I love a good planner. Like...LOVE a good planner. Especially one with a section for detailed notes and enough space to create a detailed to-do list. To-do lists not only help me to stay organized and get a better hand on my schedule, they help me to manage my priorities and add structure to my life. They work to help me better manage my time and which areas I should focus much of my attention on. They also help me to prevent stretching myself too thin.
To-do lists can be rewarding as we cross out completed activities. They are also I great reminder of whether we are just busy or busy and productive (there's a difference and I promise we will talk about it soon). To-do lists, however, can have a downside. Sounds crazy, right? Follow me on this one...
Have you ever had those days when your to-do list is stacked, but you can't seem to focus on anything long enough to complete a task? Or maybe it isn't your focus. Maybe the list is entirely too daunting and just looking at it becomes overwhelming and enough to create anxiety (this is me). If looking at your to-do list causes any of these feelings, I challenge you to look at it from a mindfulness perspective.
The tasks on your to-do list all have a purpose and I doubt that any of those tasks are meant to intentionally stress you out or cause feelings of anxiety. More often than not, the tasks on your to-do list have been placed there to ensure that you show up for yourself and/or others and to help you reach daily/weekly/monthly/lifelong goals that will improve your life or help you develop yourself in some way. Instead of looking at these tasks as a list of things to do, reframe and rename that list as your "betterment list".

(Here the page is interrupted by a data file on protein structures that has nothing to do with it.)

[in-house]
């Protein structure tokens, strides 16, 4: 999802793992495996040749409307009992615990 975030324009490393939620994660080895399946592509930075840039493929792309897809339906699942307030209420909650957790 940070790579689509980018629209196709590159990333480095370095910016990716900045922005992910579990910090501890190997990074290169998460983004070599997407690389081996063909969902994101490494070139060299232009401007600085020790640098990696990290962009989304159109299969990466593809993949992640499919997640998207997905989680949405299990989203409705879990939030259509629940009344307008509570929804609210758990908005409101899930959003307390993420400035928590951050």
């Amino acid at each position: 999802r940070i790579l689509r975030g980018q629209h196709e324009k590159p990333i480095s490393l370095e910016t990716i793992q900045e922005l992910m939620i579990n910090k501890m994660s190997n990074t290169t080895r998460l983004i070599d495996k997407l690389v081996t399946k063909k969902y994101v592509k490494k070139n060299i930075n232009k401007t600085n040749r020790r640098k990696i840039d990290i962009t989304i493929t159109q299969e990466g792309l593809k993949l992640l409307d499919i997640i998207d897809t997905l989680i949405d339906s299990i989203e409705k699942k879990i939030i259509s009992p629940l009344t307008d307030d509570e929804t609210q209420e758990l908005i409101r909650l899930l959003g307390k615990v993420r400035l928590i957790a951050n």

Before creating your list, take a few deep breaths to begin to find your focus. Take a moment to ground and notice the sensations that are being sent throughout your body. Close your eyes and visualize yourself as already accomplished. If you feel tension in your body, begin to release it with each exhale. Allow your mind to be present with your body.
Now that you're in a better space, check in with yourself. Reflect on what you feel and the thoughts that arrive. Feel free to jot down these thoughts. Once you have completely released, begin to list the things that you hope to accomplish today. I break down my week by the day and then by the hour. Looking at your goals in smaller chunks versus looking at the bigger picture is helpful in gaining organization without feeling overwhelmed.
In addition to writing down what you would like to accomplish, for each day, make sure to write down 2-3 activities that are solely for you and aid in your relaxation. For example, setting aside ten minutes to disconnect from technology and simply breathe or meditate on the present is helpful with creating balance in your life. Be intentional with giving yourself grace, rest, and kindness.
Challenge yourself throughout the week to reframe how you view your to-do list. For example, instead of viewing grocery shopping as a chore or task, rename and reframe it as an opportunity to gain items that help you to sustain life for you and your family. Your effectiveness with completing your to-do list begins with your mindset. You can do it!